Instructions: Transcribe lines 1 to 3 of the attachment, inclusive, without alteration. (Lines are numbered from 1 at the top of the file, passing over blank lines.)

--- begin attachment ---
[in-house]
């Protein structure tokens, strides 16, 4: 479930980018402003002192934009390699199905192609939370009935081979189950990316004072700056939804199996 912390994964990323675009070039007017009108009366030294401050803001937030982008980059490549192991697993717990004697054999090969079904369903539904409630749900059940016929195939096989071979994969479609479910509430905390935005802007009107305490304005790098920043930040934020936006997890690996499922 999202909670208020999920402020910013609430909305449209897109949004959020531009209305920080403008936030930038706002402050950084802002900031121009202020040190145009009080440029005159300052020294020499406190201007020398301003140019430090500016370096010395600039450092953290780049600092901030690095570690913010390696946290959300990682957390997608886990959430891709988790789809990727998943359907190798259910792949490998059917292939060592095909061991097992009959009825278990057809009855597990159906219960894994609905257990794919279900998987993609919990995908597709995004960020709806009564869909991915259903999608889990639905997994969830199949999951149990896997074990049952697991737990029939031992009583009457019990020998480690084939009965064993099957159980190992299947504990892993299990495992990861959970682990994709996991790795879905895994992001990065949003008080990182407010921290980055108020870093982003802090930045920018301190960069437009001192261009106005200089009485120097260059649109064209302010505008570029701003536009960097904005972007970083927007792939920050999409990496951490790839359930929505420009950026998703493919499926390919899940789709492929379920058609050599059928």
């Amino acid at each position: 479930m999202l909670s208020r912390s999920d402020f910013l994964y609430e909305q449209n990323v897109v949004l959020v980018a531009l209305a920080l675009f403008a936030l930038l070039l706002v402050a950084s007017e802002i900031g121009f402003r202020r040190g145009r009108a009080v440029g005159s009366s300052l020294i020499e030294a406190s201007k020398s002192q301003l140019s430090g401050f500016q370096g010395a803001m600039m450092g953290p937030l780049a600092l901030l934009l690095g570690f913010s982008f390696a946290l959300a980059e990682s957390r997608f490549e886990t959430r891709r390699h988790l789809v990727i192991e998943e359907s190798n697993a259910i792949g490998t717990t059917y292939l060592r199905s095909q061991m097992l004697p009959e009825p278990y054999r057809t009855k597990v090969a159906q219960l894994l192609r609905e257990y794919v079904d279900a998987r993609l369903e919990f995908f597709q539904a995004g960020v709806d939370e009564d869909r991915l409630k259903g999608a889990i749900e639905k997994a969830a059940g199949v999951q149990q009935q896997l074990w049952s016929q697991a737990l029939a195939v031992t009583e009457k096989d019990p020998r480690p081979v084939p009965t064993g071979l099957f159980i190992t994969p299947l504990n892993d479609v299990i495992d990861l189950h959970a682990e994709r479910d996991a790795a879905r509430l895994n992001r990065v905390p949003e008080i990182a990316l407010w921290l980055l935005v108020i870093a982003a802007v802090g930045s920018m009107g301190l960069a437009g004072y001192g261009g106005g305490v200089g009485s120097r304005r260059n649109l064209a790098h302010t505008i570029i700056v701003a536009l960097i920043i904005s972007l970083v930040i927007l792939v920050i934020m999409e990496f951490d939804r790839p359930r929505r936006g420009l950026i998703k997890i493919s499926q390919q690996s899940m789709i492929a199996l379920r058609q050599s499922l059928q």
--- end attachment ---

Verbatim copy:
[in-house]
């Protein structure tokens, strides 16, 4: 479930980018402003002192934009390699199905192609939370009935081979189950990316004072700056939804199996 912390994964990323675009070039007017009108009366030294401050803001937030982008980059490549192991697993717990004697054999090969079904369903539904409630749900059940016929195939096989071979994969479609479910509430905390935005802007009107305490304005790098920043930040934020936006997890690996499922 999202909670208020999920402020910013609430909305449209897109949004959020531009209305920080403008936030930038706002402050950084802002900031121009202020040190145009009080440029005159300052020294020499406190201007020398301003140019430090500016370096010395600039450092953290780049600092901030690095570690913010390696946290959300990682957390997608886990959430891709988790789809990727998943359907190798259910792949490998059917292939060592095909061991097992009959009825278990057809009855597990159906219960894994609905257990794919279900998987993609919990995908597709995004960020709806009564869909991915259903999608889990639905997994969830199949999951149990896997074990049952697991737990029939031992009583009457019990020998480690084939009965064993099957159980190992299947504990892993299990495992990861959970682990994709996991790795879905895994992001990065949003008080990182407010921290980055108020870093982003802090930045920018301190960069437009001192261009106005200089009485120097260059649109064209302010505008570029701003536009960097904005972007970083927007792939920050999409990496951490790839359930929505420009950026998703493919499926390919899940789709492929379920058609050599059928």
């Amino acid at each position: 479930m999202l909670s208020r912390s999920d402020f910013l994964y609430e909305q449209n990323v897109v949004l959020v980018a531009l209305a920080l675009f403008a936030l930038l070039l706002v402050a950084s007017e802002i900031g121009f402003r202020r040190g145009r009108a009080v440029g005159s009366s300052l020294i020499e030294a406190s201007k020398s002192q301003l140019s430090g401050f500016q370096g010395a803001m600039m450092g953290p937030l780049a600092l901030l934009l690095g570690f913010s982008f390696a946290l959300a980059e990682s957390r997608f490549e886990t959430r891709r390699h988790l789809v990727i192991e998943e359907s190798n697993a259910i792949g490998t717990t059917y292939l060592r199905s095909q061991m097992l004697p009959e009825p278990y054999r057809t009855k597990v090969a159906q219960l894994l192609r609905e257990y794919v079904d279900a998987r993609l369903e919990f995908f597709q539904a995004g960020v709806d939370e009564d869909r991915l409630k259903g999608a889990i749900e639905k997994a969830a059940g199949v999951q149990q009935q896997l074990w049952s016929q697991a737990l029939a195939v031992t009583e009457k096989d019990p020998r480690p081979v084939p009965t064993g071979l099957f159980i190992t994969p299947l504990n892993d479609v299990i495992d990861l189950h959970a682990e994709r479910d996991a790795a879905r509430l895994n992001r990065v905390p949003e008080i990182a990316l407010w921290l980055l935005v108020i870093a982003a802007v802090g930045s920018m009107g301190l960069a437009g004072y001192g261009g106005g305490v200089g009485s120097r304005r260059n649109l064209a790098h302010t505008i570029i700056v701003a536009l960097i920043i904005s972007l970083v930040i927007l792939v920050i934020m999409e990496f951490d939804r790839p359930r929505r936006g420009l950026i998703k997890i493919s499926q390919q690996s899940m789709i492929a199996l379920r058609q050599s499922l059928q």